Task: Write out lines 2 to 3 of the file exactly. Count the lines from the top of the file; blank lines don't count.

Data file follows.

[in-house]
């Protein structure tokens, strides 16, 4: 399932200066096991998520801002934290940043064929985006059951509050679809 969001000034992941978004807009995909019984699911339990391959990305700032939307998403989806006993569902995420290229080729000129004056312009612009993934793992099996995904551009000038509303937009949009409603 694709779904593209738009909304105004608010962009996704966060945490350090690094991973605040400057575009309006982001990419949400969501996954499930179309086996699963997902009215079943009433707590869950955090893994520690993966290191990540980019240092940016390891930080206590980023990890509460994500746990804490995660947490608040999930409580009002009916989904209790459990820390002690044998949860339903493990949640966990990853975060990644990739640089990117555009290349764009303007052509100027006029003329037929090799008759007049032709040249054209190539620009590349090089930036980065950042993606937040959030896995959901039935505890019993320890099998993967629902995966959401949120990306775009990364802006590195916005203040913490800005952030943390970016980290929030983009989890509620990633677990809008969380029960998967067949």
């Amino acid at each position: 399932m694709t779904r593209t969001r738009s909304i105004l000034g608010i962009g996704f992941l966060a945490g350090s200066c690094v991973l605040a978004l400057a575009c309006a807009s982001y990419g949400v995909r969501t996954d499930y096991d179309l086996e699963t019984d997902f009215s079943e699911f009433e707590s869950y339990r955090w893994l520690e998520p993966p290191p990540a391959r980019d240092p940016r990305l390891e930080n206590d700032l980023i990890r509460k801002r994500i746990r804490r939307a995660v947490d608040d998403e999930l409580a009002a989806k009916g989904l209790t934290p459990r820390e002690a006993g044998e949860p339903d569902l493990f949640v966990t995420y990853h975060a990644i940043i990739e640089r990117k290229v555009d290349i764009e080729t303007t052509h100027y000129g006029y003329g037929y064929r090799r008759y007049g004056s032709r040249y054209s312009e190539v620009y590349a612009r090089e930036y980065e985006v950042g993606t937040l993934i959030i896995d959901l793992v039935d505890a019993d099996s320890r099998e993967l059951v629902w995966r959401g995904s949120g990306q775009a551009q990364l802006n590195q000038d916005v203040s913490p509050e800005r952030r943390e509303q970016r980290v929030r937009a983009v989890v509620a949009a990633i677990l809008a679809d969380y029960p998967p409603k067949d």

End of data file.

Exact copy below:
């Protein structure tokens, strides 16, 4: 399932200066096991998520801002934290940043064929985006059951509050679809 969001000034992941978004807009995909019984699911339990391959990305700032939307998403989806006993569902995420290229080729000129004056312009612009993934793992099996995904551009000038509303937009949009409603 694709779904593209738009909304105004608010962009996704966060945490350090690094991973605040400057575009309006982001990419949400969501996954499930179309086996699963997902009215079943009433707590869950955090893994520690993966290191990540980019240092940016390891930080206590980023990890509460994500746990804490995660947490608040999930409580009002009916989904209790459990820390002690044998949860339903493990949640966990990853975060990644990739640089990117555009290349764009303007052509100027006029003329037929090799008759007049032709040249054209190539620009590349090089930036980065950042993606937040959030896995959901039935505890019993320890099998993967629902995966959401949120990306775009990364802006590195916005203040913490800005952030943390970016980290929030983009989890509620990633677990809008969380029960998967067949």
């Amino acid at each position: 399932m694709t779904r593209t969001r738009s909304i105004l000034g608010i962009g996704f992941l966060a945490g350090s200066c690094v991973l605040a978004l400057a575009c309006a807009s982001y990419g949400v995909r969501t996954d499930y096991d179309l086996e699963t019984d997902f009215s079943e699911f009433e707590s869950y339990r955090w893994l520690e998520p993966p290191p990540a391959r980019d240092p940016r990305l390891e930080n206590d700032l980023i990890r509460k801002r994500i746990r804490r939307a995660v947490d608040d998403e999930l409580a009002a989806k009916g989904l209790t934290p459990r820390e002690a006993g044998e949860p339903d569902l493990f949640v966990t995420y990853h975060a990644i940043i990739e640089r990117k290229v555009d290349i764009e080729t303007t052509h100027y000129g006029y003329g037929y064929r090799r008759y007049g004056s032709r040249y054209s312009e190539v620009y590349a612009r090089e930036y980065e985006v950042g993606t937040l993934i959030i896995d959901l793992v039935d505890a019993d099996s320890r099998e993967l059951v629902w995966r959401g995904s949120g990306q775009a551009q990364l802006n590195q000038d916005v203040s913490p509050e800005r952030r943390e509303q970016r980290v929030r937009a983009v989890v509620a949009a990633i677990l809008a679809d969380y029960p998967p409603k067949d």